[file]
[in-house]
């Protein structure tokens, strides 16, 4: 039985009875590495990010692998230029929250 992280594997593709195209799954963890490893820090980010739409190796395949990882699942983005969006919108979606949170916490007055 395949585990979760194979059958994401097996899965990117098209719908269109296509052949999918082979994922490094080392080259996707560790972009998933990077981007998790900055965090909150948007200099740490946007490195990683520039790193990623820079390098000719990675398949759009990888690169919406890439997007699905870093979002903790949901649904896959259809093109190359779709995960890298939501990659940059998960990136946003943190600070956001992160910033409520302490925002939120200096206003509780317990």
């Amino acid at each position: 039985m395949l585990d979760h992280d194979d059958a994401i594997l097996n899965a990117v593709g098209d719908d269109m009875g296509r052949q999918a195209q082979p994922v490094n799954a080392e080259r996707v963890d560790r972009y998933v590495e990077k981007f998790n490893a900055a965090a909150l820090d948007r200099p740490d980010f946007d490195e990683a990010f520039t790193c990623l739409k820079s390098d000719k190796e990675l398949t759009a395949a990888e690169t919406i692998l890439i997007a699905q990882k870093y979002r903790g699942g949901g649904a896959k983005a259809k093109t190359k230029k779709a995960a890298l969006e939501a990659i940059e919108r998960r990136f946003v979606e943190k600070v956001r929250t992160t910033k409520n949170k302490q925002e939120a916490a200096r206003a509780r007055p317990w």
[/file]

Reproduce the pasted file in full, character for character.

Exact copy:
[in-house]
């Protein structure tokens, strides 16, 4: 039985009875590495990010692998230029929250 992280594997593709195209799954963890490893820090980010739409190796395949990882699942983005969006919108979606949170916490007055 395949585990979760194979059958994401097996899965990117098209719908269109296509052949999918082979994922490094080392080259996707560790972009998933990077981007998790900055965090909150948007200099740490946007490195990683520039790193990623820079390098000719990675398949759009990888690169919406890439997007699905870093979002903790949901649904896959259809093109190359779709995960890298939501990659940059998960990136946003943190600070956001992160910033409520302490925002939120200096206003509780317990």
């Amino acid at each position: 039985m395949l585990d979760h992280d194979d059958a994401i594997l097996n899965a990117v593709g098209d719908d269109m009875g296509r052949q999918a195209q082979p994922v490094n799954a080392e080259r996707v963890d560790r972009y998933v590495e990077k981007f998790n490893a900055a965090a909150l820090d948007r200099p740490d980010f946007d490195e990683a990010f520039t790193c990623l739409k820079s390098d000719k190796e990675l398949t759009a395949a990888e690169t919406i692998l890439i997007a699905q990882k870093y979002r903790g699942g949901g649904a896959k983005a259809k093109t190359k230029k779709a995960a890298l969006e939501a990659i940059e919108r998960r990136f946003v979606e943190k600070v956001r929250t992160t910033k409520n949170k302490q925002e939120a916490a200096r206003a509780r007055p317990w």